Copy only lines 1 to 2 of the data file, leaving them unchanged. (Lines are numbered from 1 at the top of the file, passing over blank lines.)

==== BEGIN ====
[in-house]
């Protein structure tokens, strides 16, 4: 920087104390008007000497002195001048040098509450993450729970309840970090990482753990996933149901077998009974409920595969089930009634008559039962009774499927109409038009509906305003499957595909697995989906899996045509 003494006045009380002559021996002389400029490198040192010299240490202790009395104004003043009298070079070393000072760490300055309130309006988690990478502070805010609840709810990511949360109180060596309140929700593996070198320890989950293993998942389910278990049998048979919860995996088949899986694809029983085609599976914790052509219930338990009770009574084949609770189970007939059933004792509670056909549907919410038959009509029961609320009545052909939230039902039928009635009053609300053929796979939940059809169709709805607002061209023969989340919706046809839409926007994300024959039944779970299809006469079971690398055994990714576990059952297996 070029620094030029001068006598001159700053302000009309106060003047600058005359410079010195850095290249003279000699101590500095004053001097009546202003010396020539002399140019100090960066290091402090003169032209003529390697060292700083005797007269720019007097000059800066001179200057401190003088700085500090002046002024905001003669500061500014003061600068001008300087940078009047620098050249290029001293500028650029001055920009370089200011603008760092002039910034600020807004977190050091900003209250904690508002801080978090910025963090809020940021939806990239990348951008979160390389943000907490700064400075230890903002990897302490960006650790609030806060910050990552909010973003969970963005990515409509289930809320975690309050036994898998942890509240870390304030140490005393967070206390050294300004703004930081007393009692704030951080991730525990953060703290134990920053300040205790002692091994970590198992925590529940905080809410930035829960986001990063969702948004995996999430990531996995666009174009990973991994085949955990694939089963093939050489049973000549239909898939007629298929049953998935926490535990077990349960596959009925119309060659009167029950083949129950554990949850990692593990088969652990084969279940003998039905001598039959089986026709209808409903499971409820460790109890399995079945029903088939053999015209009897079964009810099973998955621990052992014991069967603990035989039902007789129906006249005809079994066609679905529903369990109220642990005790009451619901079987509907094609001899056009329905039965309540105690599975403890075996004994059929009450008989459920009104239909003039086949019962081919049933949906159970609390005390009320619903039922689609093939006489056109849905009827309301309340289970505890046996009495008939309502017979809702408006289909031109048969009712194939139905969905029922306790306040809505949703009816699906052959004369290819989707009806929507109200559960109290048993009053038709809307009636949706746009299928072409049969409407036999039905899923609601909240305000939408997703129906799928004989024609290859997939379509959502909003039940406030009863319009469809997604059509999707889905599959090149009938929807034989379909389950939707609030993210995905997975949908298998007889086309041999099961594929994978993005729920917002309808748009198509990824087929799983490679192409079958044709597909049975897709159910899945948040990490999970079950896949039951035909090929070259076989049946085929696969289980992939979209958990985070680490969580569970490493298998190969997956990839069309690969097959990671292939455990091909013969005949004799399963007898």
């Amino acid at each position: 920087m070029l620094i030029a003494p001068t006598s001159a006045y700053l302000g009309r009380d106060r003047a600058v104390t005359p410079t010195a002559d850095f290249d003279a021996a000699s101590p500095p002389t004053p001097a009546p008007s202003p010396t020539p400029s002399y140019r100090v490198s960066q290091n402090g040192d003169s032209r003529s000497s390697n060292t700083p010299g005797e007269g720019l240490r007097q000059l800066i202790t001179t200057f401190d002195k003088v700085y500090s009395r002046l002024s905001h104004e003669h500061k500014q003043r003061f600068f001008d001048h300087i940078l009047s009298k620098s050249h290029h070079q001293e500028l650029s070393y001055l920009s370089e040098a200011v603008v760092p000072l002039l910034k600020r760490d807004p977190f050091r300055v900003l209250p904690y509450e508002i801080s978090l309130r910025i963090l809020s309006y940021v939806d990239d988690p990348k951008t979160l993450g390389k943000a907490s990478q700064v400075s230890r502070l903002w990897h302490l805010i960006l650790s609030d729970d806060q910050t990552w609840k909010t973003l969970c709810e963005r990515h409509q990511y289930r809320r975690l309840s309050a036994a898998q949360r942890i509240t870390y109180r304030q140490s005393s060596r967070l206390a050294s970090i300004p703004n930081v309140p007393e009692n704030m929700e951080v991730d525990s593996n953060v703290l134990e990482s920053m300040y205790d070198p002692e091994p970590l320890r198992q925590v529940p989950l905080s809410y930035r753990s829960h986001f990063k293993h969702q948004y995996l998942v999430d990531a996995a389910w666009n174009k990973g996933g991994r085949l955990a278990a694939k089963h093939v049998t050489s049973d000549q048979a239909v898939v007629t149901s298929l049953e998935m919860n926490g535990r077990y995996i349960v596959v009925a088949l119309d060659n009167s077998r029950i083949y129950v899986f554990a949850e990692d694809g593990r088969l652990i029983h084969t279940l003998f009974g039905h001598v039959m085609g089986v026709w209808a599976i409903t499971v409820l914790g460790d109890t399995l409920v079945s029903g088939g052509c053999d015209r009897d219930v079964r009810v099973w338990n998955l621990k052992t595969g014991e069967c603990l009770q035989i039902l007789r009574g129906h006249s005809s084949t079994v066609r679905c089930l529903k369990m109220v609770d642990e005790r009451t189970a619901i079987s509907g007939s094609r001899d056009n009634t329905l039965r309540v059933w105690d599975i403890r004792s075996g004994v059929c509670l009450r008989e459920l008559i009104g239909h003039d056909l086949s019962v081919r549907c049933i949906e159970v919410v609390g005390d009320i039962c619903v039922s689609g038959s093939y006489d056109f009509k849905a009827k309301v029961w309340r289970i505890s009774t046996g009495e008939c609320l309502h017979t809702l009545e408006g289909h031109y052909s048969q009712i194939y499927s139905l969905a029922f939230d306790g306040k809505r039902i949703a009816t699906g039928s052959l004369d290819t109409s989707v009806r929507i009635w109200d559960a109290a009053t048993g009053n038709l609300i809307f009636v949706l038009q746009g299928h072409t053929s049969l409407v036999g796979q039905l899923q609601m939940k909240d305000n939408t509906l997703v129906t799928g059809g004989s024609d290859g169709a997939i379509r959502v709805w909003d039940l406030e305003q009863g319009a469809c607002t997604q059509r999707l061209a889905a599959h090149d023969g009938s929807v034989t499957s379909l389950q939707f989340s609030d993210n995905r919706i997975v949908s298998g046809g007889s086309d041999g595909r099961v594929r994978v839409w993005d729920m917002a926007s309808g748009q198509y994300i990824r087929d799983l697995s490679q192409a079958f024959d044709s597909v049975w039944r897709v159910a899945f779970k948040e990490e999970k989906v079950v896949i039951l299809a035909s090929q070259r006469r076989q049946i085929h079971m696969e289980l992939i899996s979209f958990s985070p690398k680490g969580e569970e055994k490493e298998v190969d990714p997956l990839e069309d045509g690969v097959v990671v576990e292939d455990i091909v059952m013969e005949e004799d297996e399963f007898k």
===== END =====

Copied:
[in-house]
């Protein structure tokens, strides 16, 4: 920087104390008007000497002195001048040098509450993450729970309840970090990482753990996933149901077998009974409920595969089930009634008559039962009774499927109409038009509906305003499957595909697995989906899996045509 003494006045009380002559021996002389400029490198040192010299240490202790009395104004003043009298070079070393000072760490300055309130309006988690990478502070805010609840709810990511949360109180060596309140929700593996070198320890989950293993998942389910278990049998048979919860995996088949899986694809029983085609599976914790052509219930338990009770009574084949609770189970007939059933004792509670056909549907919410038959009509029961609320009545052909939230039902039928009635009053609300053929796979939940059809169709709805607002061209023969989340919706046809839409926007994300024959039944779970299809006469079971690398055994990714576990059952297996 070029620094030029001068006598001159700053302000009309106060003047600058005359410079010195850095290249003279000699101590500095004053001097009546202003010396020539002399140019100090960066290091402090003169032209003529390697060292700083005797007269720019007097000059800066001179200057401190003088700085500090002046002024905001003669500061500014003061600068001008300087940078009047620098050249290029001293500028650029001055920009370089200011603008760092002039910034600020807004977190050091900003209250904690508002801080978090910025963090809020940021939806990239990348951008979160390389943000907490700064400075230890903002990897302490960006650790609030806060910050990552909010973003969970963005990515409509289930809320975690309050036994898998942890509240870390304030140490005393967070206390050294300004703004930081007393009692704030951080991730525990953060703290134990920053300040205790002692091994970590198992925590529940905080809410930035829960986001990063969702948004995996999430990531996995666009174009990973991994085949955990694939089963093939050489049973000549239909898939007629298929049953998935926490535990077990349960596959009925119309060659009167029950083949129950554990949850990692593990088969652990084969279940003998039905001598039959089986026709209808409903499971409820460790109890399995079945029903088939053999015209009897079964009810099973998955621990052992014991069967603990035989039902007789129906006249005809079994066609679905529903369990109220642990005790009451619901079987509907094609001899056009329905039965309540105690599975403890075996004994059929009450008989459920009104239909003039086949019962081919049933949906159970609390005390009320619903039922689609093939006489056109849905009827309301309340289970505890046996009495008939309502017979809702408006289909031109048969009712194939139905969905029922306790306040809505949703009816699906052959004369290819989707009806929507109200559960109290048993009053038709809307009636949706746009299928072409049969409407036999039905899923609601909240305000939408997703129906799928004989024609290859997939379509959502909003039940406030009863319009469809997604059509999707889905599959090149009938929807034989379909389950939707609030993210995905997975949908298998007889086309041999099961594929994978993005729920917002309808748009198509990824087929799983490679192409079958044709597909049975897709159910899945948040990490999970079950896949039951035909090929070259076989049946085929696969289980992939979209958990985070680490969580569970490493298998190969997956990839069309690969097959990671292939455990091909013969005949004799399963007898």